The conversational aspect is even more obvious on THREE EXTRACTS, which is now the earliest recording of Stevens’ cornet playing to be issued. This track consists of the start of a 29-minute cornet and saxophone duo, along with two later excerpts, eliminating three less inspired sections. After a fairly equal discourse in the opening, the second extract finds Stevens repeating a note which goads Watts into some very emotional playing, followed by a section in which Watts alternates voice and saxophone notes in a very African way. The third extract involves a considerable amount of flexible droning.
It can be argued that improvisations should not be edited to enable one to follow the whole flow. Or that it’s interesting to hear how musicians like Stevens and Watts managed to get themselves out of relatively dull situations. However, I think that a published recording designed for repeated listening should only really contain the best bits. After all, there are non-musical as well as musical events that influence improvisation, and we rarely know what happened to musicians in the period before the performances.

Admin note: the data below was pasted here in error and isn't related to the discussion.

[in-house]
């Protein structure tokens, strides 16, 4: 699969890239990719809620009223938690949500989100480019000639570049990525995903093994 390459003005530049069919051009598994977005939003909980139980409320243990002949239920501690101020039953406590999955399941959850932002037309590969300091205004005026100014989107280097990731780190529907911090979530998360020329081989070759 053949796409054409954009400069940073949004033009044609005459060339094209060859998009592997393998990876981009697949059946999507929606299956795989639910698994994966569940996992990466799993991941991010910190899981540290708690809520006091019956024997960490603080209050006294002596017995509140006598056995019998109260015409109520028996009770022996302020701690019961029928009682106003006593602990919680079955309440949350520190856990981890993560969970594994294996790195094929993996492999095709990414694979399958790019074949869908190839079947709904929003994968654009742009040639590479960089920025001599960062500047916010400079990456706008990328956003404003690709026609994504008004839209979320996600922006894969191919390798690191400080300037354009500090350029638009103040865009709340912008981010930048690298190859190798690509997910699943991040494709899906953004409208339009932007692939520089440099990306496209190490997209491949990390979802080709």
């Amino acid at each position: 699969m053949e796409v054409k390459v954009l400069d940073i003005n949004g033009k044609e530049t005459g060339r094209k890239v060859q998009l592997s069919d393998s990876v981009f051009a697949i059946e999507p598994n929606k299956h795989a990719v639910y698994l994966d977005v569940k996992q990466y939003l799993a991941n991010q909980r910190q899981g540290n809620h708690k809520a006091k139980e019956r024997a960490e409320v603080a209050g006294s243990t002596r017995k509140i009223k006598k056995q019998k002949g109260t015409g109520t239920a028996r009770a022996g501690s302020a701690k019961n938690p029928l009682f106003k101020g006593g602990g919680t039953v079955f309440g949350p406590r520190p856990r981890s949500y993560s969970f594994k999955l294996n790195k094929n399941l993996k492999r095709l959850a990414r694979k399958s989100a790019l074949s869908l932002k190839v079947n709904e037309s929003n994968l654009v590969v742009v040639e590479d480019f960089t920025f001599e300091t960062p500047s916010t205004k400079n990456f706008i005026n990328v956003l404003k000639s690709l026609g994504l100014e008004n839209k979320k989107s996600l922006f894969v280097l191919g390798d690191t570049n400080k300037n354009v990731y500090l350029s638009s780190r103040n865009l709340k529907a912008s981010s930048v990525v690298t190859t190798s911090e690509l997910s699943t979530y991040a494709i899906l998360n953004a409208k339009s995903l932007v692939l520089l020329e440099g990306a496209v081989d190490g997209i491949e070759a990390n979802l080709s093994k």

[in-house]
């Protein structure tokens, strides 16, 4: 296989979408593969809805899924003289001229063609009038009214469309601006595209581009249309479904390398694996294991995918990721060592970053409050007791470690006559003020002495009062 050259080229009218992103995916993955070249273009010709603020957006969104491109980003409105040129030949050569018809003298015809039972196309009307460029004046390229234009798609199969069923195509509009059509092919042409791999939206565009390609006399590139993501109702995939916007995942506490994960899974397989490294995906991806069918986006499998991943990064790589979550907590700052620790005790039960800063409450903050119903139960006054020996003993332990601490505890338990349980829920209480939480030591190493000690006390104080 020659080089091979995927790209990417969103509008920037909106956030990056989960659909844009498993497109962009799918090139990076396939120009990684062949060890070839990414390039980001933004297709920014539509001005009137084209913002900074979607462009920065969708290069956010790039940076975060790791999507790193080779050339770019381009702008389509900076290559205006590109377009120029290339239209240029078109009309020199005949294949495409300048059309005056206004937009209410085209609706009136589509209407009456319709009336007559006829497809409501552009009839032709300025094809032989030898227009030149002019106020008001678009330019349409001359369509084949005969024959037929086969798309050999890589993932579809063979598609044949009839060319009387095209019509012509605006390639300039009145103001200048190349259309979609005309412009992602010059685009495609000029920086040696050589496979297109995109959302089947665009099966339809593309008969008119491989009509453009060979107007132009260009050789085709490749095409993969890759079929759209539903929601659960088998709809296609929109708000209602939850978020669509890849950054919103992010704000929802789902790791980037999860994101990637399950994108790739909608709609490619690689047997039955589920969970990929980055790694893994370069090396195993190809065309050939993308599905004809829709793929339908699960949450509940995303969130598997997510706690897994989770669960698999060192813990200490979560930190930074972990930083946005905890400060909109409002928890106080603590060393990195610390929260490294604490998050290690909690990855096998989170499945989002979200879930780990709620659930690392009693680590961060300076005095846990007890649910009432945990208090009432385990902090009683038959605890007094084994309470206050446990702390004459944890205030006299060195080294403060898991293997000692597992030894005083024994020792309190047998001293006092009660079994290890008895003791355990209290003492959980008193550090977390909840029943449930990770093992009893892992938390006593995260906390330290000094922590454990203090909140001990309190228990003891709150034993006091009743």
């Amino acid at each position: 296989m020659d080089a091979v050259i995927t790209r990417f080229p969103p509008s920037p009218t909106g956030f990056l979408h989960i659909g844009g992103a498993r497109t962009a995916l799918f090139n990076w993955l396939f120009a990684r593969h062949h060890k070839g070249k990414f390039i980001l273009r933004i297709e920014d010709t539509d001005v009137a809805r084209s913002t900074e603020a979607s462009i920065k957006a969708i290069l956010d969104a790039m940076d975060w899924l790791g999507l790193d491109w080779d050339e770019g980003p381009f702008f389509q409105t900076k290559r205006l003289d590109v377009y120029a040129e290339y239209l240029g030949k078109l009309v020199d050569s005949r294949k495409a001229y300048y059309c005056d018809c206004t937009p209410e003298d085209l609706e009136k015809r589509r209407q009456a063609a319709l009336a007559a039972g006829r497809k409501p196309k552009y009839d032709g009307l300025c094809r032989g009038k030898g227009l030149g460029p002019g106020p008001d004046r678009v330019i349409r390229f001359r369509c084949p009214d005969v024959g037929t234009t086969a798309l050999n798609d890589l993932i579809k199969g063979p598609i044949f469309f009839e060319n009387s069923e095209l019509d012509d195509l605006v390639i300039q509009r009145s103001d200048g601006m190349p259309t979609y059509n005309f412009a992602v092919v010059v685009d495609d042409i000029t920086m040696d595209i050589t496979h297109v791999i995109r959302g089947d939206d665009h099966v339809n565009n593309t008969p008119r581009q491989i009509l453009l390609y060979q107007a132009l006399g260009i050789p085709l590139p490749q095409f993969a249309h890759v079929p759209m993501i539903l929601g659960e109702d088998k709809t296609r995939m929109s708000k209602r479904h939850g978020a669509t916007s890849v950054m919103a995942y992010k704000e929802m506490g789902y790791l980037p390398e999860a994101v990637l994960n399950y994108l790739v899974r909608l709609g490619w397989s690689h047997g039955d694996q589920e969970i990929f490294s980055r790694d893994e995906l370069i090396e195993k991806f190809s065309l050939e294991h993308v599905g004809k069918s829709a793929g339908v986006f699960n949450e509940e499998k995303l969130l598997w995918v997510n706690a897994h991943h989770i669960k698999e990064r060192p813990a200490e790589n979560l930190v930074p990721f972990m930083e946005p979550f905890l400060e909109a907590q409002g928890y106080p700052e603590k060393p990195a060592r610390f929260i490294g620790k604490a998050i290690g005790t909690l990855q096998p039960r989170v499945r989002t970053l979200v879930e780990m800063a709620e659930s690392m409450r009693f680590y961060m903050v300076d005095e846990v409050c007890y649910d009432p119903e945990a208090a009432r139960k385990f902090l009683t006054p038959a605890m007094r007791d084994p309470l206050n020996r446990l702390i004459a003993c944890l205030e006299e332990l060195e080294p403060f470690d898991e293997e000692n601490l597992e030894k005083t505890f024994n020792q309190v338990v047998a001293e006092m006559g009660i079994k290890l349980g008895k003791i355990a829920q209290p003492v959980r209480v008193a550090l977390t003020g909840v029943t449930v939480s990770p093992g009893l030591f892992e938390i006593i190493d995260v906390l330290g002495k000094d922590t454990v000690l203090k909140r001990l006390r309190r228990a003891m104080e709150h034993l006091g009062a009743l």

In one case we do know of an outside event: The great jazz drummer Phil Seamen died earlier on the day that FOR PHIL was recorded. This heartfelt performance is included here complete. It begins in a very stark manner as if the duo were coming to terms with the sad news they had just received. The momentum picks up sporadically, somewhat abetted by Stevens’ wailing, and eventually reaches a fever pitch at the height of which the drums are replaced by the cornet. The tension subsides as the two horns go through a funereal section, and quieten down to some afterthoughts. How can this be called ‘abstract music’? It’s one of the most moving requiems I have ever heard.
The two complete NEWCASTLE pieces are perhaps more typical of the duo’s work at the time – very moving within their somewhat static environment. They both generally stay in a particular area, but the first one has a surprising final section.